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Why Digital Is Analog’s Best Friend (or Should Be)

Although analog circuit design techniques continue to advance rapidly, and companies can still gain a competitive edge through artful circuit design, most observers anticipate a future of incremental gains in pure analog circuit design for individual functions.

Moreover, commercial pressure to achieve high analog performance using low-cost process technology, such as deep submicron CMOS, makes it even harder to deliver high performance. This is because the trend towards deeper submicron process technologies is characterized by lower-voltage supply rails, lower intrinsic gain of active devices, worsening Vt mismatch of MOS transistors, and poorer-quality passive structures.

While it is true that we don't always have to design our analog circuits in processes optimized for high-density digital designs, commercial pressure to deliver more analog performance with fewer and lower-cost IC process options is universal. As a result, companies that do deliver higher performance with less-exotic technologies are most likely to have the competitive edge.

Over the last decade, the balance of forces has changed. Low-area component matching has become more difficult, whereas the area and power required for digital calibration circuits has decreased with Moore's Law. In the face of such trends, it should come as no surprise that classical analog design techniques are being augmented by digital calibration, adaptive signal processing, and nonlinear correction methods.

Some common examples of digital algorithms that improve delivered analog performance are:

  • Dynamic element matching in ADCs
  • In-phase vs. quadrature signal path gain and phase correction
  • Digital predistortion (DPD)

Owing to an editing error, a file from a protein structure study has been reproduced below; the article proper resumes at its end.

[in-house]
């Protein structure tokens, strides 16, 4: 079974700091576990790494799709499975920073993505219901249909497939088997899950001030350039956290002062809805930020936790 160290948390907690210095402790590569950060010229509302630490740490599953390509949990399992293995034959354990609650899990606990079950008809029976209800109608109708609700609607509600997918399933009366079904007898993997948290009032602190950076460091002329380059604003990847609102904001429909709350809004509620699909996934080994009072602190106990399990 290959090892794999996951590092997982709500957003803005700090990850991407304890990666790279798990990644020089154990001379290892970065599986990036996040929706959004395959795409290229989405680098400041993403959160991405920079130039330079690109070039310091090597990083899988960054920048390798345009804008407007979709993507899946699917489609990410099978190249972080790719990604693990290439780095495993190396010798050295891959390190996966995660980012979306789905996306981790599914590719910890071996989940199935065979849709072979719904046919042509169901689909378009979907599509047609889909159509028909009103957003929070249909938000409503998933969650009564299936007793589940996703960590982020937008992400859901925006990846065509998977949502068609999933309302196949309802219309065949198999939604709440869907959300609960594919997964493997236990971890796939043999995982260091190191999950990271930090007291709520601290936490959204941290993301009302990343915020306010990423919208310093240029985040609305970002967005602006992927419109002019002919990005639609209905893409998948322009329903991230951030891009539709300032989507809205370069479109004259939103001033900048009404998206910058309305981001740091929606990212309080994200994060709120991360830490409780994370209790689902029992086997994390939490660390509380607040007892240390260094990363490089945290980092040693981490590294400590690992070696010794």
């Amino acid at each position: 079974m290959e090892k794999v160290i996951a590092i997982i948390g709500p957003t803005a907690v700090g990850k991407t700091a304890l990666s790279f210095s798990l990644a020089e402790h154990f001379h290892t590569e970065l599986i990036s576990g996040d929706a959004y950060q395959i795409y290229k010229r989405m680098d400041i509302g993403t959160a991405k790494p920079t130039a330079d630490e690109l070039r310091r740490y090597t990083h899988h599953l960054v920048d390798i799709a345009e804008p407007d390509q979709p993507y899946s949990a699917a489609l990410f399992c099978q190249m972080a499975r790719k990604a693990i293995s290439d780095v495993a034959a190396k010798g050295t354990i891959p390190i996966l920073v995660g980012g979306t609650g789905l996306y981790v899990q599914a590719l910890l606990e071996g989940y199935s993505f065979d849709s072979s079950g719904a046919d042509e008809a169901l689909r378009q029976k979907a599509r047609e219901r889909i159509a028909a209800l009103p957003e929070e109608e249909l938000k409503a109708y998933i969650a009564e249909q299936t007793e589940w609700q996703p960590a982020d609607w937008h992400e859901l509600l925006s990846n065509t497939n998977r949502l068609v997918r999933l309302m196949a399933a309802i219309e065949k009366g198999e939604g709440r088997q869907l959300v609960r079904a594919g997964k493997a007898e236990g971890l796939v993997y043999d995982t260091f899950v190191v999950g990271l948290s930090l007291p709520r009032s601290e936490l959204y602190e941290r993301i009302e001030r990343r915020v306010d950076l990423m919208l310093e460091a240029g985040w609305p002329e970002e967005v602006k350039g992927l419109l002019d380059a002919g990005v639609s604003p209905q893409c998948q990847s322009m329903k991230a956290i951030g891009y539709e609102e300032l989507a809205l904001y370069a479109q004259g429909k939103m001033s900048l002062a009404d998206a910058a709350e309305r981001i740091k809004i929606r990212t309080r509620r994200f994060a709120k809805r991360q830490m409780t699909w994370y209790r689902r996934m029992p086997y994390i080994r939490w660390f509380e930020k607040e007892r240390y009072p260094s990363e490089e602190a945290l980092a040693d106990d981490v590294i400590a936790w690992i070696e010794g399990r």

• DC offset correction
  • Digital frequency offset correction
  • Frequency-dependent group delay compensation and gain droop compensation

These algorithms should ideally be capable of adaption using mission-mode signals continuously (also known as background calibration). In some cases, foreground calibration using special purpose signals may be needed, but these should still be autonomous and not require factory test time. A nonintrusive example of foreground calibration could be initiated at power-on-reset and managed by an on-chip state machine. The least desirable solutions involve factory-test calibrations that add to test time and cannot adapt to changing voltage and temperature conditions in the field.

One difficulty in creating solutions where digital and analog circuits are highly interdependent is that engineers often are specialized in one domain or the other, and often will only seek solutions inside their specialization. The old adage applies: If you have a hammer, everything looks like a nail! To overcome this, the best development organizations will employ cross-functional teams with good communications skills and (ideally) a few key individuals who have strong skills in both domains. Equally important is to have an open culture where engineering managers facilitate cross-domain collaboration and don't favor one engineering discipline (theirs!) over others.

What do you think? Does analog circuit design do best when it keeps itself pure, or are the best modern analog designs to be had by analog and digital making friends through the incorporation of judicious use of digital signal processing techniques?

10 comments on “Why Digital Is Analog’s Best Friend (or Should Be)

  1. RJShank